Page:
The late Richard Wagamese’s 2012 novel, ‘Indian Horse’, explores the journey of an Ojibway boy who, during the 1960’s, managed to escape the horrors of a residential school by playing hockey. To say it’s an essential piece of national literature is an understatement – this is an extremely important story that should be a mandatory read for all Canadians.
A screen adaptation was inevitable, and as vital – even if it doesn’t quite reach the peak of resonance that the story did in print.
Directed by Stephen Campanelli, with a pretty famous name as one of the producers (Clint Eastwood, perhaps you’ve heard of him), ‘Indian Horse’ isn’t the simplest of tales to transfer from book to the screen. The story is (obviously) a very personal one – as a page turner, the one-on-one approach completely captures the reader. The film adaptation finds the going a little more bumpy, but its intentions remain intact.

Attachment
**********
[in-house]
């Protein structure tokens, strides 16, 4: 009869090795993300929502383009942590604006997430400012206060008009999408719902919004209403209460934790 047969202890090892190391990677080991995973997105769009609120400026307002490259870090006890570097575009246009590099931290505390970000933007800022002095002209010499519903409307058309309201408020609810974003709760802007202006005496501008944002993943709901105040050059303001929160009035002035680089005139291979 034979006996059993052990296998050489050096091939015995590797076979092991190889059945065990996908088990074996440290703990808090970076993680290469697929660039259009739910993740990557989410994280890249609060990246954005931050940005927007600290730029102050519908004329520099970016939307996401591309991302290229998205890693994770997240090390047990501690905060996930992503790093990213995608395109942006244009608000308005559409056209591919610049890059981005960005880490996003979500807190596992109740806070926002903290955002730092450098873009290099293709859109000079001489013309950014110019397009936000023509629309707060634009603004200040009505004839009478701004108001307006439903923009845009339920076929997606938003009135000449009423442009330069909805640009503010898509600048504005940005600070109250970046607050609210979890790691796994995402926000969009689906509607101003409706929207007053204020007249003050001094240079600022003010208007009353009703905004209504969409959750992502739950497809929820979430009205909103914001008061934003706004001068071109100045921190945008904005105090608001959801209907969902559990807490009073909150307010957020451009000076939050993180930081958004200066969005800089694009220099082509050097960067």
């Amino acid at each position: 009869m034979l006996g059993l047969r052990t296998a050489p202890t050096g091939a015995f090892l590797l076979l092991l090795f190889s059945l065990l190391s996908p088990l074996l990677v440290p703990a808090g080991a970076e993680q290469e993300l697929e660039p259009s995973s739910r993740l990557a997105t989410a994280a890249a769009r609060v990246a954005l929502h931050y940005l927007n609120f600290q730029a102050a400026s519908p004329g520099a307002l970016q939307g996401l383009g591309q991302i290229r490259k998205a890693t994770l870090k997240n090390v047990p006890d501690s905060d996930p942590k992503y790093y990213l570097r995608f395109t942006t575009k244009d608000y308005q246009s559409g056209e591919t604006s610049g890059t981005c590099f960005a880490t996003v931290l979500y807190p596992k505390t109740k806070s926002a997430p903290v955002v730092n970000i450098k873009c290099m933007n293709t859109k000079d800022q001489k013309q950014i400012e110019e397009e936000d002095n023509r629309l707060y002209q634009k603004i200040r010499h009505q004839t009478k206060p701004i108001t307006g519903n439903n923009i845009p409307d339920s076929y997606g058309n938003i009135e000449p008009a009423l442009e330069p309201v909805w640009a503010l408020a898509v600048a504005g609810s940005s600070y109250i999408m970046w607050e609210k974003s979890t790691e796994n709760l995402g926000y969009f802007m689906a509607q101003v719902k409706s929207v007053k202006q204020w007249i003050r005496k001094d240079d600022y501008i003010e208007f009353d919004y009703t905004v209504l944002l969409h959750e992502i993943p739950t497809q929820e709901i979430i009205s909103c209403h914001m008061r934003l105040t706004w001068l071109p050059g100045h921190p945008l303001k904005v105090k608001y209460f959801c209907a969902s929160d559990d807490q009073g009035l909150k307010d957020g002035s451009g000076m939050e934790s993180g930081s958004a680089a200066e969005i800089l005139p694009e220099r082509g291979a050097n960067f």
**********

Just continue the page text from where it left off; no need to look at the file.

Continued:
The film’s protagonist, Saul Indian Horse (played at 7 years old by Sladen Peltier, Forrest Goodluck at 15, and Ajuawak Kapasheshit at 22) is torn from his family and culture as a wee lad and placed in a Northern Ontario residental school where the only thing taught, he explains via narration was “..to endure”. In such a place, escape is punished. Suicide is tragically common. The only light? Saul has a gift.
A hockey prodigy, the boy’s skills on ice far surpass older, bigger players. As such, he’s adopted by Fred Kelly (Michael Lawrenchuk), who runs a travelling team of indigenous players. Saul continues to light it up, catching the attention of the NHL’s Maple Leafs, who place him on their junior squad. However, the racism Saul faces every game begins to overwhelm him, eventually resulting in alcoholism and brokenness.
The trailer might lead you to believe that ‘Indian Horse’ is a sports movie. It’s not. Well…..not really. The good old hockey game rests near the heart of ‘Indian Horse’, but the story is really about coming to terms with the past in order to start the healing process. Not an easy task, to be sure…and thus, not an easy film to make. That’s why I give full credit for the effort here.
What ‘Indian Horse’ lacks in polish, it more than makes up for in pure purpose. See it.